Busing money restoredAll districts cut $42 per student instead
With unaccustomed speed and bipartisanship, the Legislature restored a $248 million midyear cut to school transportation Thursday, agreeing to an alternative plan to spread the pain equally among all school districts by cutting funding by about $42 per student. Through his staff, Gov. Jerry Brown signaled that he’d sign SB 81.
The vote was 60 to 8 in the Assembly, with 12 legislators not voting, and 26 to 8 in the Senate, with 6 senators not voting. It was backed by the Education Coalition, consisting of the school boards and school administrators associations, the California Teachers Assn., and the state PTA.
In passing the budget last fall, legislators agreed to cut home-to-school transportation if revenue projections came up short in December, which they did. But districts that get the lion’s share of bus funding – hundreds of dollars, even $1,000 per student in the case of a few small rural districts – howled that busing was indispensable, and there was no way they could reasonably cut elsewhere instead. A few indicated that a cut of that size could force them into bankruptcy. Brown and legislators recognized, albeit late, that they had created a political headache.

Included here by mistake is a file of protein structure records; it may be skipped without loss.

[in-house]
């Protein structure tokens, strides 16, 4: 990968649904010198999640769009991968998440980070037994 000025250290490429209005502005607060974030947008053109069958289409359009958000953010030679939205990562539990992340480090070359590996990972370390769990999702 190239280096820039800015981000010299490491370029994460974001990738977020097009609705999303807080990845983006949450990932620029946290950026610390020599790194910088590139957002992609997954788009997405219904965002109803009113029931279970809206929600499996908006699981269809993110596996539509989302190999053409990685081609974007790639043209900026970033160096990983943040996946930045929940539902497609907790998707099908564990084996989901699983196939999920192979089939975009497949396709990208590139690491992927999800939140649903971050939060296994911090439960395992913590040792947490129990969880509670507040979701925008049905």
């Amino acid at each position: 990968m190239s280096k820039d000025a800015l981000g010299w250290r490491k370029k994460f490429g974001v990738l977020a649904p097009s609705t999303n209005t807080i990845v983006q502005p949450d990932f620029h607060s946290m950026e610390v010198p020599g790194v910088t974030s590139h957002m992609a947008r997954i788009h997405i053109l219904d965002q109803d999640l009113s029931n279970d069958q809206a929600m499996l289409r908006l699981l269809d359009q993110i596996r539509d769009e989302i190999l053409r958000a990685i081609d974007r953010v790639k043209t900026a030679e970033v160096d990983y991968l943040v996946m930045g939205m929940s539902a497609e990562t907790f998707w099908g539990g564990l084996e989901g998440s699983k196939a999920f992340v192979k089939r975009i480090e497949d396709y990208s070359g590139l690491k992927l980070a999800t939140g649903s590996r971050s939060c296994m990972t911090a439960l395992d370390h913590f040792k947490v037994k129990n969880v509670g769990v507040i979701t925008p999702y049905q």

The average cut of $42 per student in funding for the state’s 1,042 districts equals 0.65 percent of districts’ revenue limit – the base funding they receive.
In his proposed 2012-13 state budget, Brown proposes cutting all funding for home-to-school transportation – $500 million. SB 81 doesn’t deal with that, but Stephen Rhoads, an education lobbyist active in the issue, said he took its passage as “as a guarantee that there will be a transportation program next year in some form.” Rhoads said he couldn’t predict whether there will be more or less money or whether it will be distributed differently.
Legislators now recognize that the formula for distributing bus money is outdated. The formula is based on what districts received years ago; high-growth districts since then have found their per-student reimbursement shrinking.
Brown has proposed folding most categorical programs into the revenue limit, starting next year, and then redistributing the money based on populations of disadvantaged students. But rather than include bus transportation in the mix, he cut the funding.
The Legislature could duplicate the action it took this week to restore the bus money, but that would require doubling the revenue limit cut for the entire year: $84 per student. More likely, it could add $500 million to the education budget, by reducing the $2.1 billion that Brown had earmarked for wiping out a short-term debt owed to the schools, known as deferrals. Over the next four years, Brown wants to eliminate $8 billion in deferrals owed to schools. Restoring bus money would stretch out the repayment.